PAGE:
The Information Technology world is one of the few Industries where you rarely should have to look for a job yourself if you have the right Recruiters in your corner. Therefore, invest the time and energy to proactively establish a solid relationship with 2 or 3 Recruiters in your local market and stay in touch on a regular basis so they know your updated career interests/status, so they can then approach you about the jobs that best fit your skills/motivators.

Example: Doing a quick search of “business analysis,” “recruiter” in the title field (under ‘Keywords’), and currently working at our company in the US produced 52 results.





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About The Authors:
Cate Murray

Cate Murray is responsible for managing the nationally based talent acquisition strategies of the Apex Systems PMO and Business Analysis Practice and holds her PMP certification from PMI.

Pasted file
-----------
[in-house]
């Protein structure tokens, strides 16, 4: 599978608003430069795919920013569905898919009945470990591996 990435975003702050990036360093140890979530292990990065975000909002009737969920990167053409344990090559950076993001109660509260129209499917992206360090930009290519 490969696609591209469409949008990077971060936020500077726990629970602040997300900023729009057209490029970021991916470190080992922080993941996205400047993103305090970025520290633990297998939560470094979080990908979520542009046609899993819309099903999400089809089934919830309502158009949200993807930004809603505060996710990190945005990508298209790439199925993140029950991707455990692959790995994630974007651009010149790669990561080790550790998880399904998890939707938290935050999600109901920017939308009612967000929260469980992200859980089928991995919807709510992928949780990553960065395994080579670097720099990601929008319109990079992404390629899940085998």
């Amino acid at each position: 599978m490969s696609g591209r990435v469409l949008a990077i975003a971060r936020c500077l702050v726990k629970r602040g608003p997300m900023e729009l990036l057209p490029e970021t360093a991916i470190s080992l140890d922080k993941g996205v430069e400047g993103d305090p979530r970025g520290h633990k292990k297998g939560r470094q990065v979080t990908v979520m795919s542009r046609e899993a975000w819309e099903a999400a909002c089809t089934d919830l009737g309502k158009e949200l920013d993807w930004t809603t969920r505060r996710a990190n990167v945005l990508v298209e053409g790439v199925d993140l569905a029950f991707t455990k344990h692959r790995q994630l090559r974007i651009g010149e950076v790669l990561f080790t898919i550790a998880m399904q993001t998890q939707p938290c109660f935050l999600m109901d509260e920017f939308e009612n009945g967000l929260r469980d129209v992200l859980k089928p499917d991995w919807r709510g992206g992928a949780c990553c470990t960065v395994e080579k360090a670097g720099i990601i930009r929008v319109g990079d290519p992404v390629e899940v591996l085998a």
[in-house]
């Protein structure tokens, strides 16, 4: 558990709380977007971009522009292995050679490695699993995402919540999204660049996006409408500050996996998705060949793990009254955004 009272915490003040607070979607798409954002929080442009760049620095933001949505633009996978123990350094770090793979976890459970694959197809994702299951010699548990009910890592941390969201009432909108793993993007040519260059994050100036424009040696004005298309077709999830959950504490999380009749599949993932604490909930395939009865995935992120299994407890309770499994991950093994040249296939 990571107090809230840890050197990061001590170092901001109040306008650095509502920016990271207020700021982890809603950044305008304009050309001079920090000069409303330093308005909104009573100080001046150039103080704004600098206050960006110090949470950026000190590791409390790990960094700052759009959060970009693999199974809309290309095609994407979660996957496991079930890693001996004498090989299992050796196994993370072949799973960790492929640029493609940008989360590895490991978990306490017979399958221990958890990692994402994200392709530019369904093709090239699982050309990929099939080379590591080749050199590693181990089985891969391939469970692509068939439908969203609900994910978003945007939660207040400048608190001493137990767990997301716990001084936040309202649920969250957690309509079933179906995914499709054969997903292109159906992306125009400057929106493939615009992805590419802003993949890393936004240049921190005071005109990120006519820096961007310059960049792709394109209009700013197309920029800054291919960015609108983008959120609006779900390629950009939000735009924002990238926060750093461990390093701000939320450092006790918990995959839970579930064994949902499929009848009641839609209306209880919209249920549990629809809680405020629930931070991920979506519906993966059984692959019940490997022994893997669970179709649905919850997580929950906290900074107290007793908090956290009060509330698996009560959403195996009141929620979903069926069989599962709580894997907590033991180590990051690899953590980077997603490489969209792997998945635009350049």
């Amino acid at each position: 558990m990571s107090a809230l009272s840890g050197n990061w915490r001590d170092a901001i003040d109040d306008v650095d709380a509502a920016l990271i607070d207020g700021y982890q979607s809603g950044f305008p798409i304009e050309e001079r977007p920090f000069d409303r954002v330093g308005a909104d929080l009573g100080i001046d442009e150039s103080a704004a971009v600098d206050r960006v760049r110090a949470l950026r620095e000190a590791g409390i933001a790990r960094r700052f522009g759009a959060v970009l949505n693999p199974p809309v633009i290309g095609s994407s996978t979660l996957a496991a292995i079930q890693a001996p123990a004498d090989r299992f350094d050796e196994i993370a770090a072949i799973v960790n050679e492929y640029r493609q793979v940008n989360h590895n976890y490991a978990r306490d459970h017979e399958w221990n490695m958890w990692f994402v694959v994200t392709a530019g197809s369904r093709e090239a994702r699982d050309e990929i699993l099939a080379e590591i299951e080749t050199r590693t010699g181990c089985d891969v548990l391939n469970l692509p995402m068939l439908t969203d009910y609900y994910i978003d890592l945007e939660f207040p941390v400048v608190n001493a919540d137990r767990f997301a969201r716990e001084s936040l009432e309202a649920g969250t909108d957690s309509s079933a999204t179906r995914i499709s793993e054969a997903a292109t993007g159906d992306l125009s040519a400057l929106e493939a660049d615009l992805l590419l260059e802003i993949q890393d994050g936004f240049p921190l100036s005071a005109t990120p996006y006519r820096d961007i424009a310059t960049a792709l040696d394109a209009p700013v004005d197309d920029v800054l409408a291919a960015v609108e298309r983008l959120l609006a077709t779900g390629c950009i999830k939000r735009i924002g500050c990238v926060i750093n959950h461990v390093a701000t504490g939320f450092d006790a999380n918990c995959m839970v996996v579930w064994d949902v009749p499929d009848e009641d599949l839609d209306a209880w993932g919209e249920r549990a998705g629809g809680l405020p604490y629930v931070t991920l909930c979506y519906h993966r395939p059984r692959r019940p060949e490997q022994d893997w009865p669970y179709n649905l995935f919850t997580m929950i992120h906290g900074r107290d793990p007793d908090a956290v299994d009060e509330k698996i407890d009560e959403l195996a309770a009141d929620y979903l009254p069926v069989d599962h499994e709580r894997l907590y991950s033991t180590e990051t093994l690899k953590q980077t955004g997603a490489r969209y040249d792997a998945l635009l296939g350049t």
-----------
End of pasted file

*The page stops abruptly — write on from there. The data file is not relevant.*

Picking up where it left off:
Erica Woods

Erica Woods is the Director of Contractor Programs and Philanthropy at Apex Systems. Her focus is on overseeing programs, teams, communication channels, and other resources that support and add value to their IT Contractor Community of 16,000+. Erica also oversees corporate philanthropy efforts and acts as a technical community evangelist for various STEM programs/nonprofits.


Steven Meyer

Steven Meyer is a Delivery Engineer, PMO Solutions at Apex Systems. His major strength lies in his ability to discern the needs of his corporate clients, recognize preferences and motivations of contractors, and combine those attributes to make a perfect fit for each party. Steven champions the needs of contractors to ensure opportunities contribute to advancing in their chosen field.